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Mobile money users drop in huge numbers over taxes as masses cry out

KAMPALA – The mobile money tax levied by the government has proved to be detrimental to the sector as citizens have labeled it not only discriminative but expensive as well.

In the few months following the introduction of the levy in July 2018, there was a noted decline in the number of total revenues collected, as well as mobile money transactions.

According to a new report by Twaweza in a research brief titled Banking, mobile money and taxes: Ugandans’ experiences of and opinions on mobile money, at least 79 percent of citizens say that they think mobile money services are too expensive.

This is compared to 3 out of 10 about 32 percent who said the same one year before.

The information is based on data from Sauti za Wananchi, Africa’s first nationally representative high-frequency mobile phone survey with the findings based on data collected from 1,905 respondents across Uganda in November 2018.

The report has shown taxation could undermine economic growth in Uganda, besides risking job opportunities and operators’ revenues.

Telecom companies also noted the tax increase led to a decrease in mobile money use, potentially impacting digital financial inclusion.

In a series of tweets recently, the Uganda Communications Commission noted the value of mobile money transactions fell byUGX4.5 trillion.

“The decline in the amount of business could partly be explained by the introduction of mobile money tax,” the regulator said.

“When asked about the new tax, 4 out of 10 citizens (41%) are aware of it. Among these, over half 57 percent say they have reduced their transactions since the introduction of the tax while fewer 37 percent say their transaction volume is unchanged. In addition, 7 out of 10 citizens who are aware of the tax (71%) disagree with it,” a report from Twaweza notes.

Mobile money according to a new report seems to particularly benefit women and young people, evening out the disparities in these important groups’ access to financial services.

“Men (23%) are almost twice as likely as women (11%) to have a bank account while women (70%) and men (76%) are almost equally likely to have mobile money accounts. Similarly, young Ugandans age 18 to 24 are much less likely to have a bank account than other age groups (10% versus 20%) but this group are just as likely to have mobile money accounts (74%) as all other age groups except those over 55 who are less likely to have mobile money accounts,” the report adds.

Whereas the government’s strategy is to extend the tax revenue, the report has slammed it for sanctioning a sector that has the potential to drive growth.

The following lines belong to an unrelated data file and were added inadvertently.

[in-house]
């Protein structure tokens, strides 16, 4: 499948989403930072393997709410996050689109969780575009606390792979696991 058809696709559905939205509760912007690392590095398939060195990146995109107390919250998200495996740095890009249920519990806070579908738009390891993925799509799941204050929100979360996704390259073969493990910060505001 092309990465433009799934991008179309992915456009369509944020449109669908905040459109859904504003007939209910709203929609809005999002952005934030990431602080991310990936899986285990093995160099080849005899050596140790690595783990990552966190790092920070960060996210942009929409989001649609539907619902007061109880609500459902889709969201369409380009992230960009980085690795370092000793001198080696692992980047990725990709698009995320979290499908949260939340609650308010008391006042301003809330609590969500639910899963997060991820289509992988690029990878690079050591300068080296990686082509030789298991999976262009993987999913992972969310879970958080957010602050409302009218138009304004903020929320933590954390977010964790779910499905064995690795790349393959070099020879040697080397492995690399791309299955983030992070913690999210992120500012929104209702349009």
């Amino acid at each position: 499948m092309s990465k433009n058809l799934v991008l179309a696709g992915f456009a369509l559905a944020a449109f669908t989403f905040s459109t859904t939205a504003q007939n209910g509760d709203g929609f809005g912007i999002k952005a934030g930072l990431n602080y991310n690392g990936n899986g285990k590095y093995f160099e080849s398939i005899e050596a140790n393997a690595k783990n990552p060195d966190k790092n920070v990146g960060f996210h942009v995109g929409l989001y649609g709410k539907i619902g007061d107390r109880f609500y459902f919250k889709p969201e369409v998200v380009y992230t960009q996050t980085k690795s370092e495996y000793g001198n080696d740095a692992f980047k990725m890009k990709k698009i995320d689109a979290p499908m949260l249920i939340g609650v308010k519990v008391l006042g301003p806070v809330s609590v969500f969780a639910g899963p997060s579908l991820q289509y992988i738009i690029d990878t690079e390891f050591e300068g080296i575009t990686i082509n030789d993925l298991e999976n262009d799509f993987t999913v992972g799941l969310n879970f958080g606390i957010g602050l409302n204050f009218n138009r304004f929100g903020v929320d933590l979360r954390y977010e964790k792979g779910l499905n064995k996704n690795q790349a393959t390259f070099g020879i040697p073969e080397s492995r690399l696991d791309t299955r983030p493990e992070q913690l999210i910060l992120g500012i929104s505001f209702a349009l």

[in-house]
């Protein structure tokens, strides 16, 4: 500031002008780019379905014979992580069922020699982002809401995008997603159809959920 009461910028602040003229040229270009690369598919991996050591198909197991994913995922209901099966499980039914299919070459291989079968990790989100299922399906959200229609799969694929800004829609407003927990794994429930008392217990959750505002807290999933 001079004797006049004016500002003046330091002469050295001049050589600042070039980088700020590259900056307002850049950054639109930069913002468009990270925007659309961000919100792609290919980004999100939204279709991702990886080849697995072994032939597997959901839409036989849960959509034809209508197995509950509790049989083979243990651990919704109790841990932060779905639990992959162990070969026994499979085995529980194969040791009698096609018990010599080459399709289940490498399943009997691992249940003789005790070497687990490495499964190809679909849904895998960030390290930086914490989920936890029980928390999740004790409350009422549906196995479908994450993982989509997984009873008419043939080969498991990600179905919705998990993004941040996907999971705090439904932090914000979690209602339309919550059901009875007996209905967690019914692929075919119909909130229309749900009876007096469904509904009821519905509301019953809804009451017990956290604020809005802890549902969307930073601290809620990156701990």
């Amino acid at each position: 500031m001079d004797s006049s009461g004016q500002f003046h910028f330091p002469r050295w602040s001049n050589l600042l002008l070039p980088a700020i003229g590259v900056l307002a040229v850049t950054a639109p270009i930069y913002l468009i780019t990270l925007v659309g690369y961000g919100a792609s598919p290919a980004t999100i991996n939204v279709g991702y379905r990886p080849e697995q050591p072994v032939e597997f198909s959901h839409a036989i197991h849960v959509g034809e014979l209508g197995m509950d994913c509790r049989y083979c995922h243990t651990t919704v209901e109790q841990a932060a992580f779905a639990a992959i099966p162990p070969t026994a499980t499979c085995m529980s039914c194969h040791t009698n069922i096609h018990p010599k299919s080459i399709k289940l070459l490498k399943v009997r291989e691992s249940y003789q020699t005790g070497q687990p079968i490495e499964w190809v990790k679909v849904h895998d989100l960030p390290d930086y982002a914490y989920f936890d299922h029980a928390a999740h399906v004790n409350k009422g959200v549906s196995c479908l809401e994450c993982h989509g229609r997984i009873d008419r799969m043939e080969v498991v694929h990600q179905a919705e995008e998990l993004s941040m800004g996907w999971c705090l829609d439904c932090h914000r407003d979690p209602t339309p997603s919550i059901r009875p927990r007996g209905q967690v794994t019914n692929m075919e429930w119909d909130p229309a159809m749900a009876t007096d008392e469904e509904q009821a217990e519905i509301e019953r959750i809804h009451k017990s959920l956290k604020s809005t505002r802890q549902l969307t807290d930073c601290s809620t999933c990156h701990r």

The NGO adds that increased fees for poor users will dampen their consumption, limit financial inclusion, and in turn, reduce operators’ revenues and among others.

Marie Nanyanzi of Sauti za Wananchi at Twaweza noted that these data tell an important story of how mobile money has boosted financial inclusion particularly among groups that struggle to access formal financial services such as bank accounts.

“But it seems the consequences of the tax on these services are now beginning to spread: people are now much more likely to find mobile money services too expensive, say they have reduced their transactions as a result of the tax and overall many disagree with the tax.,” said while launching the report at Hotel Africana, in Kampala.

She added that; “Although widening the tax base is an important part of Uganda’s progress, the government must ensure careful calculations are done to weigh up the tax collected against the potential for excluding people, particularly more vulnerable groups, as a result of the price changes.”

Mobile money, however, according to the report does less to address some of the other inequalities that arise in access to bank accounts between the formally and casually employed, the poor and the wealthy, and the educated and the uneducated.

The report notices that for bank accounts and mobile money accounts, the formally employed, the wealthy and the educated are more likely to have access.

“In addition,” she continued, “there is an indication that citizens are borrowing to meet social service expenses like unexpected medical costs. This poses a risk of citizens becoming indebted for items that are not targeted toward improving their livelihoods meaning that the debt will be particularly hard to service. At the same time, this access to credit may provide a lifeline for the poor and vulnerable to at least be able to meet these essential expenses while planning for repayment.

However, the best option would be to ensure that social services are affordable and accessible to all Ugandans so that no one has to borrow to access them. The government should consider increasing or redirecting budgetary allocations to sectors like health and education to lessen the burden on the citizens.”

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